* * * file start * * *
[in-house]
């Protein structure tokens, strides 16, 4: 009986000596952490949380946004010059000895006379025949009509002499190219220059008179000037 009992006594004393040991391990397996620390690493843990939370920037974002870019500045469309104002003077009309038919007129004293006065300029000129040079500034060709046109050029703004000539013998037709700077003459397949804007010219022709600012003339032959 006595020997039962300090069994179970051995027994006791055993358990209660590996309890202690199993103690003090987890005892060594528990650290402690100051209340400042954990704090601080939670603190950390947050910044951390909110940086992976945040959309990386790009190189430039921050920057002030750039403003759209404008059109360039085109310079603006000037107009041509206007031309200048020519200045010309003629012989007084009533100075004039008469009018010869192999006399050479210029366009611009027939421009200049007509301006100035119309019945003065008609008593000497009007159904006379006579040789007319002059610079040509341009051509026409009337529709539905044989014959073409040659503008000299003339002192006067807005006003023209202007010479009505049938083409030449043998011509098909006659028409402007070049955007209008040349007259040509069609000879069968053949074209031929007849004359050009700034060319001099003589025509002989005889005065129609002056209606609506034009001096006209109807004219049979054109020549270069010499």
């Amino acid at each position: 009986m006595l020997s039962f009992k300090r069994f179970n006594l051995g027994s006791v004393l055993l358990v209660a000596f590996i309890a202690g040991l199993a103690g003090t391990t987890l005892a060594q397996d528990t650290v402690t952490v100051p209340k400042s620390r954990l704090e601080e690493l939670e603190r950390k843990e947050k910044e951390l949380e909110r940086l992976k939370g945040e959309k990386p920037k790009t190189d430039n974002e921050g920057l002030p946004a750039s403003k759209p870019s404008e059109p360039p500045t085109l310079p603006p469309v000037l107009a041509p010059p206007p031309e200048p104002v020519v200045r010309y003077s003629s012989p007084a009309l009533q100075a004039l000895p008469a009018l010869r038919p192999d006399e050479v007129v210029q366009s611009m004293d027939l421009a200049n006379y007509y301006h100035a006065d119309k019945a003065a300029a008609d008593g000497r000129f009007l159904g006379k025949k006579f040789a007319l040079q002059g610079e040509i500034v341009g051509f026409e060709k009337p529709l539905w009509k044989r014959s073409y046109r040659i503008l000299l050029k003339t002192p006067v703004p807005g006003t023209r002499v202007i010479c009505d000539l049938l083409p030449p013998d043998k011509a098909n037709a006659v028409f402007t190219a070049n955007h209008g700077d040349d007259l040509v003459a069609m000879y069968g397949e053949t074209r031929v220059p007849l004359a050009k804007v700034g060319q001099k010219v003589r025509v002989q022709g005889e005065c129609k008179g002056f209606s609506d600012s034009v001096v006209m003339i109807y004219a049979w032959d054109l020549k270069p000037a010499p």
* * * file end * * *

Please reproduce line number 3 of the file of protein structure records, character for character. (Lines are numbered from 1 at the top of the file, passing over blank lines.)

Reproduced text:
């Amino acid at each position: 009986m006595l020997s039962f009992k300090r069994f179970n006594l051995g027994s006791v004393l055993l358990v209660a000596f590996i309890a202690g040991l199993a103690g003090t391990t987890l005892a060594q397996d528990t650290v402690t952490v100051p209340k400042s620390r954990l704090e601080e690493l939670e603190r950390k843990e947050k910044e951390l949380e909110r940086l992976k939370g945040e959309k990386p920037k790009t190189d430039n974002e921050g920057l002030p946004a750039s403003k759209p870019s404008e059109p360039p500045t085109l310079p603006p469309v000037l107009a041509p010059p206007p031309e200048p104002v020519v200045r010309y003077s003629s012989p007084a009309l009533q100075a004039l000895p008469a009018l010869r038919p192999d006399e050479v007129v210029q366009s611009m004293d027939l421009a200049n006379y007509y301006h100035a006065d119309k019945a003065a300029a008609d008593g000497r000129f009007l159904g006379k025949k006579f040789a007319l040079q002059g610079e040509i500034v341009g051509f026409e060709k009337p529709l539905w009509k044989r014959s073409y046109r040659i503008l000299l050029k003339t002192p006067v703004p807005g006003t023209r002499v202007i010479c009505d000539l049938l083409p030449p013998d043998k011509a098909n037709a006659v028409f402007t190219a070049n955007h209008g700077d040349d007259l040509v003459a069609m000879y069968g397949e053949t074209r031929v220059p007849l004359a050009k804007v700034g060319q001099k010219v003589r025509v002989q022709g005889e005065c129609k008179g002056f209606s609506d600012s034009v001096v006209m003339i109807y004219a049979w032959d054109l020549k270069p000037a010499p």